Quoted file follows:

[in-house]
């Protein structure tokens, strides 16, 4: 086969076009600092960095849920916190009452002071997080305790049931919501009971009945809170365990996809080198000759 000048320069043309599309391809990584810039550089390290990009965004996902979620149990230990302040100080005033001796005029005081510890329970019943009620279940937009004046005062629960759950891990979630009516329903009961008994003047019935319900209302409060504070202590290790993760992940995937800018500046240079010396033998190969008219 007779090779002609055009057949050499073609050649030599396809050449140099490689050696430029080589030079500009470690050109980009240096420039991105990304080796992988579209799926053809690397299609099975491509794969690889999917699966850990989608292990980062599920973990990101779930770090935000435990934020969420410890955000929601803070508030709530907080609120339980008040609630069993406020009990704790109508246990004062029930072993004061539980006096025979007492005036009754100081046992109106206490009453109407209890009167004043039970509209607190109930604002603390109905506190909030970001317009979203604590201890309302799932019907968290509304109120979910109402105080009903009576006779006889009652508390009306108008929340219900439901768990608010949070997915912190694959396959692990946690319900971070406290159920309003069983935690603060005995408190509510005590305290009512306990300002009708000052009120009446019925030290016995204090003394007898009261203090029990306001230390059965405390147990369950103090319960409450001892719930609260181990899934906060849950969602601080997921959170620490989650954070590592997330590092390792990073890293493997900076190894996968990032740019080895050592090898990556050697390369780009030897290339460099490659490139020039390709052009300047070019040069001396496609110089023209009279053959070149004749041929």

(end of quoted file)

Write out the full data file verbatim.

[in-house]
């Protein structure tokens, strides 16, 4: 086969076009600092960095849920916190009452002071997080305790049931919501009971009945809170365990996809080198000759 000048320069043309599309391809990584810039550089390290990009965004996902979620149990230990302040100080005033001796005029005081510890329970019943009620279940937009004046005062629960759950891990979630009516329903009961008994003047019935319900209302409060504070202590290790993760992940995937800018500046240079010396033998190969008219 007779090779002609055009057949050499073609050649030599396809050449140099490689050696430029080589030079500009470690050109980009240096420039991105990304080796992988579209799926053809690397299609099975491509794969690889999917699966850990989608292990980062599920973990990101779930770090935000435990934020969420410890955000929601803070508030709530907080609120339980008040609630069993406020009990704790109508246990004062029930072993004061539980006096025979007492005036009754100081046992109106206490009453109407209890009167004043039970509209607190109930604002603390109905506190909030970001317009979203604590201890309302799932019907968290509304109120979910109402105080009903009576006779006889009652508390009306108008929340219900439901768990608010949070997915912190694959396959692990946690319900971070406290159920309003069983935690603060005995408190509510005590305290009512306990300002009708000052009120009446019925030290016995204090003394007898009261203090029990306001230390059965405390147990369950103090319960409450001892719930609260181990899934906060849950969602601080997921959170620490989650954070590592997330590092390792990073890293493997900076190894996968990032740019080895050592090898990556050697390369780009030897290339460099490659490139020039390709052009300047070019040069001396496609110089023209009279053959070149004749041929």